This time last year I wrote in the FT what may have been the first piece written after the General Election suggesting that Downing Street might be under-powered; a year on I'm not sure much has changed.
My former colleague John McTernan has an interesting column in yesterday's Telegraph. He urges David Cameron to read the speeches on leadership and public service reform Tony Blair has been making in Australia. In place of the impatient tone of recent biography, the former PM seems more ready now to talk about reform being a long haul requiring careful planning and consistent application.
I don't agree with everything John says. His assertion that Michael Gove is getting reform right suggest he is focused on the momentum of Academy and free school establishment - which is impressive - rather than the destination of school's policy which continues to be unclear. McTernan is also somewhat generous about John Reid's tenure at health apparently forgetting that Patricia Hewitt - Reid's successor - inherited a department which had put most hard decisions on hold and where literally no one could explain how the reforms set in train in Labour's second term would actually be implemented in the third.
But these are details. Running though the column is the same frustration I have repeatedly expressed in this blog. Those of us who have worked in Number Ten have a kind of tribal loyalty to the centre of Government and, almost regardless of who is in post, we want to see the office being well used. As John argues, last week's briefing of Steve Hilton's 'ideas which might be quite fun if we were living in a parallel universe' list is not an example of an effective Number Ten intervention.
David Cameron continues to be a good communicator and to deal to deal pretty well with crises. Despite the complications of being in coalition he gives the general impression of being in control and, according the polls, his popularity - while continuing to decline - is still ahead of his Party and his colleagues.
Domestically the key tasks of Number Ten, working with the Cabinet Office, are strategy setting, policy co-ordination and political narrative. On strategy, deficit reduction continues to be the only show in town. Not only does this effectively cede control to the Treasury but it leaves the Government without vision or a story of hope. This was the gap the Big Society was supposed to fill but the brand has been holed below the waterline by a combination of imprecision and hubris (yesterday's Guardian splash on charity cuts was yet another reminder of why governments should under-promise and over deliver rather than - as than as the coalition has patently done over the BS - the reverse).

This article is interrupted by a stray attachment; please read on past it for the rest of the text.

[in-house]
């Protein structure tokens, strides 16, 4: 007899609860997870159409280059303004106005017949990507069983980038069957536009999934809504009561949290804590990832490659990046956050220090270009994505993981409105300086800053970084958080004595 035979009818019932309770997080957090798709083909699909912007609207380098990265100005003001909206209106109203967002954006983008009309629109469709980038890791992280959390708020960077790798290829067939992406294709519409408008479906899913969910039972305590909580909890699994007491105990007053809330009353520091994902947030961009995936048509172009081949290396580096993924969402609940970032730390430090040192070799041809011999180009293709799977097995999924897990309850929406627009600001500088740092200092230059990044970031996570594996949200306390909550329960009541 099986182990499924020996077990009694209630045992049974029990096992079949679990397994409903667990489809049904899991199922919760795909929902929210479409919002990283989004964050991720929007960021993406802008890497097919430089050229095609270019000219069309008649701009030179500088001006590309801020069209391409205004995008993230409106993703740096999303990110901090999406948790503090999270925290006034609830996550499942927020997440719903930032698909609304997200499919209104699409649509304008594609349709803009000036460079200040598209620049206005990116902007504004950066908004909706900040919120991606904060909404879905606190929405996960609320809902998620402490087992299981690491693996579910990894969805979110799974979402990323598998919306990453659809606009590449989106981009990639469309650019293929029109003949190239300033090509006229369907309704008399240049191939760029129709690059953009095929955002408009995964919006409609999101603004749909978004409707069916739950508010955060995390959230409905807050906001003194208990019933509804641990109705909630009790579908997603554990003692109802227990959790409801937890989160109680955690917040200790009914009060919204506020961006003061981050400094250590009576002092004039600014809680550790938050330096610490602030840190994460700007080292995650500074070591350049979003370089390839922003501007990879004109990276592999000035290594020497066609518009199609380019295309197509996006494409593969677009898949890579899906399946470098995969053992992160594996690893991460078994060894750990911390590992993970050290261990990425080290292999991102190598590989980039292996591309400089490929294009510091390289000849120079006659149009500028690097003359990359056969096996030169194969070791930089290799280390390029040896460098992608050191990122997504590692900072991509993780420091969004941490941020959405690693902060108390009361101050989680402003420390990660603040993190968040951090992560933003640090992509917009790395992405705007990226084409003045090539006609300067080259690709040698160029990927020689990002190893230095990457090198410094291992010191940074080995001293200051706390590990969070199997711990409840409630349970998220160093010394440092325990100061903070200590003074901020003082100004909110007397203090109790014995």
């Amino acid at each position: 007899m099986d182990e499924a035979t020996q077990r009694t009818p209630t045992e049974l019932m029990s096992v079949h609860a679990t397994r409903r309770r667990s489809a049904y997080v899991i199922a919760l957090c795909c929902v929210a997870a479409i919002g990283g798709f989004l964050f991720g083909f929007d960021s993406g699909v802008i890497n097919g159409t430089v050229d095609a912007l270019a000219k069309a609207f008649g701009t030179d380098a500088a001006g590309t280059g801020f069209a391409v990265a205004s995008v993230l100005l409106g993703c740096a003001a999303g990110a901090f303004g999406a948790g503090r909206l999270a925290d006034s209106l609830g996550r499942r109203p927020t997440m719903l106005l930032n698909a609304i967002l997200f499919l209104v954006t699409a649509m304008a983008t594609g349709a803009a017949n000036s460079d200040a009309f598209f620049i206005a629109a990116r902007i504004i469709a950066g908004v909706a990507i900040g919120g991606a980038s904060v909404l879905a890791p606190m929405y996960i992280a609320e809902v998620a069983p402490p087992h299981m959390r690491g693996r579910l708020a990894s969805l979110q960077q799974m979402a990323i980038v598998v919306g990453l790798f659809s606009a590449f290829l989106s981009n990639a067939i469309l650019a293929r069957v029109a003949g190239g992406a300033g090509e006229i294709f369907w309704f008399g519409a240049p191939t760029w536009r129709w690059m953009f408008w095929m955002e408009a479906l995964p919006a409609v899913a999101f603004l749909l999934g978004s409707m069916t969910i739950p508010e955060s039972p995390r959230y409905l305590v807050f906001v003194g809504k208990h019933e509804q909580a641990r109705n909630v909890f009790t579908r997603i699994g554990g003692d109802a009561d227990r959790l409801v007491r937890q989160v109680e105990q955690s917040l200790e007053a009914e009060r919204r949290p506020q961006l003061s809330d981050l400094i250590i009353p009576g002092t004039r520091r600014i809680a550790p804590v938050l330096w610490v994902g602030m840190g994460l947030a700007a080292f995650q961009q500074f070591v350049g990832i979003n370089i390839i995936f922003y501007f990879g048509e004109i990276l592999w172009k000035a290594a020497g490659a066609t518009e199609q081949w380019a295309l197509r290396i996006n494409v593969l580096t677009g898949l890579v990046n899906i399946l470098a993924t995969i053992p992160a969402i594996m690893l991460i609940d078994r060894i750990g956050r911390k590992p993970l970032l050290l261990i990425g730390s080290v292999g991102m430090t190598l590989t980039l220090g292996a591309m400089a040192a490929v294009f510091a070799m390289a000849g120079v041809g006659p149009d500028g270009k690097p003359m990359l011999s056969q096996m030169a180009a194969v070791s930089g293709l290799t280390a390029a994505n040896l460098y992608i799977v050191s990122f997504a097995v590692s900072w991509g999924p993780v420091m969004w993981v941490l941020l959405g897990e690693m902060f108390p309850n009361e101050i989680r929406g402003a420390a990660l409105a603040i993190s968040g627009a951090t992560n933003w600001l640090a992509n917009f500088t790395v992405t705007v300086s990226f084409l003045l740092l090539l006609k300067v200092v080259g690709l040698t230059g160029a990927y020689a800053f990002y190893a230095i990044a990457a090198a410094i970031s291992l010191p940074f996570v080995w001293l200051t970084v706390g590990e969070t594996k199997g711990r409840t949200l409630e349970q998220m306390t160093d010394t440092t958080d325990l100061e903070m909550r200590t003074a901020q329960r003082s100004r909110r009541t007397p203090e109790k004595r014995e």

In relation to policy co-ordination, there is a general overload of mission critical reform programmes across the Government and, as I argued in a recent post, there seem to be problems with policy coherence within, let alone across, departments.
Finally, in terms of political narrative, it is hard to get a clear sense of the political direction in which David Cameron is trying to lead his Government. Sometimes it feels like Number Ten sees its job as driving the coalition to be more radical. This was the implication of the Hilton note and the constant reassertion of the PM's enthusiastic support for the austerity programme. But at other times the Prime Minister returns to his pre-election image as a moderate who takes the Conservative Party out of its comfort zone. This is the David Cameron who enjoys working with Nick Clegg, who cares about poverty, social mobility and climate change.
Some will argue it is a strength that Cameron's own sense of his mission is difficult to pin down. I'm not so sure. To maximise its effectiveness Number Ten should focus on a shortlist of political and policy priorities. It should want ministers, MPs and opinion formers (and through them the engaged public) to understand what these are and seek to build support and develop messages around them. For example, while no one wants a return to the ghastly relations between Number Ten and HMT which existed in the later Blair Brown years, the public would probably be reassured to hear that team Cameron team is continually challenging team Osborne to try to protect the most vulnerable from the impact of cuts.
It is still early days for the Prime Minister and his Government. It took Tony Blair most of his first term to realise he needed to develop his own distinctive reform agenda. But the Hilton briefing is more evidence that Downing Street hasn't yet got a clear account of, nor perhaps even the capacity to act upon, its own core mission and purpose in Government. As thoughts turn to David Cameron's Party conference speech, it is this necessity - rather than some here-today-gone tomorrow announcements and soundbites - which should be paramount.
PS John McTernan says ex-Blairites are in demand down under. I'm flying to Australia for two weeks tonight so just wanted to say I am available at my usual speaking rates (all profits to the RSA of course).
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